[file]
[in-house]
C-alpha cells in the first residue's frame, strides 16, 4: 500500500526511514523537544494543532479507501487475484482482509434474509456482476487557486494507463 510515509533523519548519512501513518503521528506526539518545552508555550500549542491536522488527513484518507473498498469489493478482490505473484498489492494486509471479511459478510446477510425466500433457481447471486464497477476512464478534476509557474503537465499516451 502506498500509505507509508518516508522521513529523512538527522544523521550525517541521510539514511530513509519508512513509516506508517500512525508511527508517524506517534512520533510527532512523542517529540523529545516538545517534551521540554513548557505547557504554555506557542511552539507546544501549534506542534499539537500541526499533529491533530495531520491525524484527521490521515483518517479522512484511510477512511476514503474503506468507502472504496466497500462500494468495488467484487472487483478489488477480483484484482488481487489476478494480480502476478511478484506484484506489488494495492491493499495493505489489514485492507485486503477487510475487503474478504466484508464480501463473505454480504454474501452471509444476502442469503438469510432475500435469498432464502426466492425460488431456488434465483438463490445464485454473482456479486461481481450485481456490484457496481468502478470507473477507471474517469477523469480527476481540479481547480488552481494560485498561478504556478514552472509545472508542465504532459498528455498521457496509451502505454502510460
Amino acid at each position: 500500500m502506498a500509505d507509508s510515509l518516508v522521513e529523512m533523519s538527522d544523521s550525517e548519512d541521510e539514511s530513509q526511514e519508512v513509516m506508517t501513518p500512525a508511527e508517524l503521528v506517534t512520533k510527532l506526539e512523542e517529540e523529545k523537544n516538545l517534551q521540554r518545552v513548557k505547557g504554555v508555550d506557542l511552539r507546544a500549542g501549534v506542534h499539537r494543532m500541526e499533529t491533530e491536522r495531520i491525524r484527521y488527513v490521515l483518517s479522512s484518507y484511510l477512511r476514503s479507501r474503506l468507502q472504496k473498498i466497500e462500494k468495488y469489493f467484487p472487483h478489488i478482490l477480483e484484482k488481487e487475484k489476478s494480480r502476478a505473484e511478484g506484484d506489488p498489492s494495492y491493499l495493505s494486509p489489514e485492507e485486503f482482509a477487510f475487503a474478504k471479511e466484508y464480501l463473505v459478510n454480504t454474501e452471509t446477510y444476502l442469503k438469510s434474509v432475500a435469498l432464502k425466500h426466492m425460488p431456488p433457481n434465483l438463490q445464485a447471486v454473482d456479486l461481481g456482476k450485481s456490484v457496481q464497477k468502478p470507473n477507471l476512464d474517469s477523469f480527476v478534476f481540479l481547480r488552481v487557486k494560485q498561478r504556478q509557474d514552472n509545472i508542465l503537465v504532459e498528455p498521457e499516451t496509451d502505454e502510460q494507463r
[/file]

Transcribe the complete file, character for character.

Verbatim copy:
[in-house]
C-alpha cells in the first residue's frame, strides 16, 4: 500500500526511514523537544494543532479507501487475484482482509434474509456482476487557486494507463 510515509533523519548519512501513518503521528506526539518545552508555550500549542491536522488527513484518507473498498469489493478482490505473484498489492494486509471479511459478510446477510425466500433457481447471486464497477476512464478534476509557474503537465499516451 502506498500509505507509508518516508522521513529523512538527522544523521550525517541521510539514511530513509519508512513509516506508517500512525508511527508517524506517534512520533510527532512523542517529540523529545516538545517534551521540554513548557505547557504554555506557542511552539507546544501549534506542534499539537500541526499533529491533530495531520491525524484527521490521515483518517479522512484511510477512511476514503474503506468507502472504496466497500462500494468495488467484487472487483478489488477480483484484482488481487489476478494480480502476478511478484506484484506489488494495492491493499495493505489489514485492507485486503477487510475487503474478504466484508464480501463473505454480504454474501452471509444476502442469503438469510432475500435469498432464502426466492425460488431456488434465483438463490445464485454473482456479486461481481450485481456490484457496481468502478470507473477507471474517469477523469480527476481540479481547480488552481494560485498561478504556478514552472509545472508542465504532459498528455498521457496509451502505454502510460
Amino acid at each position: 500500500m502506498a500509505d507509508s510515509l518516508v522521513e529523512m533523519s538527522d544523521s550525517e548519512d541521510e539514511s530513509q526511514e519508512v513509516m506508517t501513518p500512525a508511527e508517524l503521528v506517534t512520533k510527532l506526539e512523542e517529540e523529545k523537544n516538545l517534551q521540554r518545552v513548557k505547557g504554555v508555550d506557542l511552539r507546544a500549542g501549534v506542534h499539537r494543532m500541526e499533529t491533530e491536522r495531520i491525524r484527521y488527513v490521515l483518517s479522512s484518507y484511510l477512511r476514503s479507501r474503506l468507502q472504496k473498498i466497500e462500494k468495488y469489493f467484487p472487483h478489488i478482490l477480483e484484482k488481487e487475484k489476478s494480480r502476478a505473484e511478484g506484484d506489488p498489492s494495492y491493499l495493505s494486509p489489514e485492507e485486503f482482509a477487510f475487503a474478504k471479511e466484508y464480501l463473505v459478510n454480504t454474501e452471509t446477510y444476502l442469503k438469510s434474509v432475500a435469498l432464502k425466500h426466492m425460488p431456488p433457481n434465483l438463490q445464485a447471486v454473482d456479486l461481481g456482476k450485481s456490484v457496481q464497477k468502478p470507473n477507471l476512464d474517469s477523469f480527476v478534476f481540479l481547480r488552481v487557486k494560485q498561478r504556478q509557474d514552472n509545472i508542465l503537465v504532459e498528455p498521457e499516451t496509451d502505454e502510460q494507463r